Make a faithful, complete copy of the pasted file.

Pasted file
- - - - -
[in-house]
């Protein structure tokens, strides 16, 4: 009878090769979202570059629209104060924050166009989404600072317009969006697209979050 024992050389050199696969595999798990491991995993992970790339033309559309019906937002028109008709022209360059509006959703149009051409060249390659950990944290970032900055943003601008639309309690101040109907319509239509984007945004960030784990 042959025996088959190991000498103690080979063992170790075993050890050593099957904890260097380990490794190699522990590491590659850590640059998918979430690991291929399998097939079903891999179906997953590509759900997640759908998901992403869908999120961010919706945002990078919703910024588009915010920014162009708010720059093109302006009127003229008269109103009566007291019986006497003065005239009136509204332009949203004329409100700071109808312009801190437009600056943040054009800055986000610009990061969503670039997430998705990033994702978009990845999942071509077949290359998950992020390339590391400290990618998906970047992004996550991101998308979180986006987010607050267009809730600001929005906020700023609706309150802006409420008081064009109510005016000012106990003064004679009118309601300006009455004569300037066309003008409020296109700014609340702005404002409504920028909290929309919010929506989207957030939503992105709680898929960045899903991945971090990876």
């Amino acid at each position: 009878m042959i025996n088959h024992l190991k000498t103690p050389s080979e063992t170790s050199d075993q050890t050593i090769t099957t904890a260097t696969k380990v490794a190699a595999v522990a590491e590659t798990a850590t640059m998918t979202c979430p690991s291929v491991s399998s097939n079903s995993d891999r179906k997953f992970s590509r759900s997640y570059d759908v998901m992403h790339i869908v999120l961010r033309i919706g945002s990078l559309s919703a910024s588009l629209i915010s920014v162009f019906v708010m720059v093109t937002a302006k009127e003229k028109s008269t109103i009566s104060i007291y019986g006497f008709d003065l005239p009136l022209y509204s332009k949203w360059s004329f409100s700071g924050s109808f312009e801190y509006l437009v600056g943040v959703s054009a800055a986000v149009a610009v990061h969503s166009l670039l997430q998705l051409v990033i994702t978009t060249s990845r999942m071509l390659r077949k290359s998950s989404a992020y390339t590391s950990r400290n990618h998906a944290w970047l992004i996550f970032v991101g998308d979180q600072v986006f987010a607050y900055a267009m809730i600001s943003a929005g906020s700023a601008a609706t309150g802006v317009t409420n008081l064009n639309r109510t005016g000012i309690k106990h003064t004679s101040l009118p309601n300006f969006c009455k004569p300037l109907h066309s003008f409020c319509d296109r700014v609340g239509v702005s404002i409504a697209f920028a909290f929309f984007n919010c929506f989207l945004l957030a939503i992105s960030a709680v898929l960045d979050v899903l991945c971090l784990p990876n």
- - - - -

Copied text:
[in-house]
């Protein structure tokens, strides 16, 4: 009878090769979202570059629209104060924050166009989404600072317009969006697209979050 024992050389050199696969595999798990491991995993992970790339033309559309019906937002028109008709022209360059509006959703149009051409060249390659950990944290970032900055943003601008639309309690101040109907319509239509984007945004960030784990 042959025996088959190991000498103690080979063992170790075993050890050593099957904890260097380990490794190699522990590491590659850590640059998918979430690991291929399998097939079903891999179906997953590509759900997640759908998901992403869908999120961010919706945002990078919703910024588009915010920014162009708010720059093109302006009127003229008269109103009566007291019986006497003065005239009136509204332009949203004329409100700071109808312009801190437009600056943040054009800055986000610009990061969503670039997430998705990033994702978009990845999942071509077949290359998950992020390339590391400290990618998906970047992004996550991101998308979180986006987010607050267009809730600001929005906020700023609706309150802006409420008081064009109510005016000012106990003064004679009118309601300006009455004569300037066309003008409020296109700014609340702005404002409504920028909290929309919010929506989207957030939503992105709680898929960045899903991945971090990876």
């Amino acid at each position: 009878m042959i025996n088959h024992l190991k000498t103690p050389s080979e063992t170790s050199d075993q050890t050593i090769t099957t904890a260097t696969k380990v490794a190699a595999v522990a590491e590659t798990a850590t640059m998918t979202c979430p690991s291929v491991s399998s097939n079903s995993d891999r179906k997953f992970s590509r759900s997640y570059d759908v998901m992403h790339i869908v999120l961010r033309i919706g945002s990078l559309s919703a910024s588009l629209i915010s920014v162009f019906v708010m720059v093109t937002a302006k009127e003229k028109s008269t109103i009566s104060i007291y019986g006497f008709d003065l005239p009136l022209y509204s332009k949203w360059s004329f409100s700071g924050s109808f312009e801190y509006l437009v600056g943040v959703s054009a800055a986000v149009a610009v990061h969503s166009l670039l997430q998705l051409v990033i994702t978009t060249s990845r999942m071509l390659r077949k290359s998950s989404a992020y390339t590391s950990r400290n990618h998906a944290w970047l992004i996550f970032v991101g998308d979180q600072v986006f987010a607050y900055a267009m809730i600001s943003a929005g906020s700023a601008a609706t309150g802006v317009t409420n008081l064009n639309r109510t005016g000012i309690k106990h003064t004679s101040l009118p309601n300006f969006c009455k004569p300037l109907h066309s003008f409020c319509d296109r700014v609340g239509v702005s404002i409504a697209f920028a909290f929309f984007n919010c929506f989207l945004l957030a939503i992105s960030a709680v898929l960045d979050v899903l991945c971090l784990p990876n």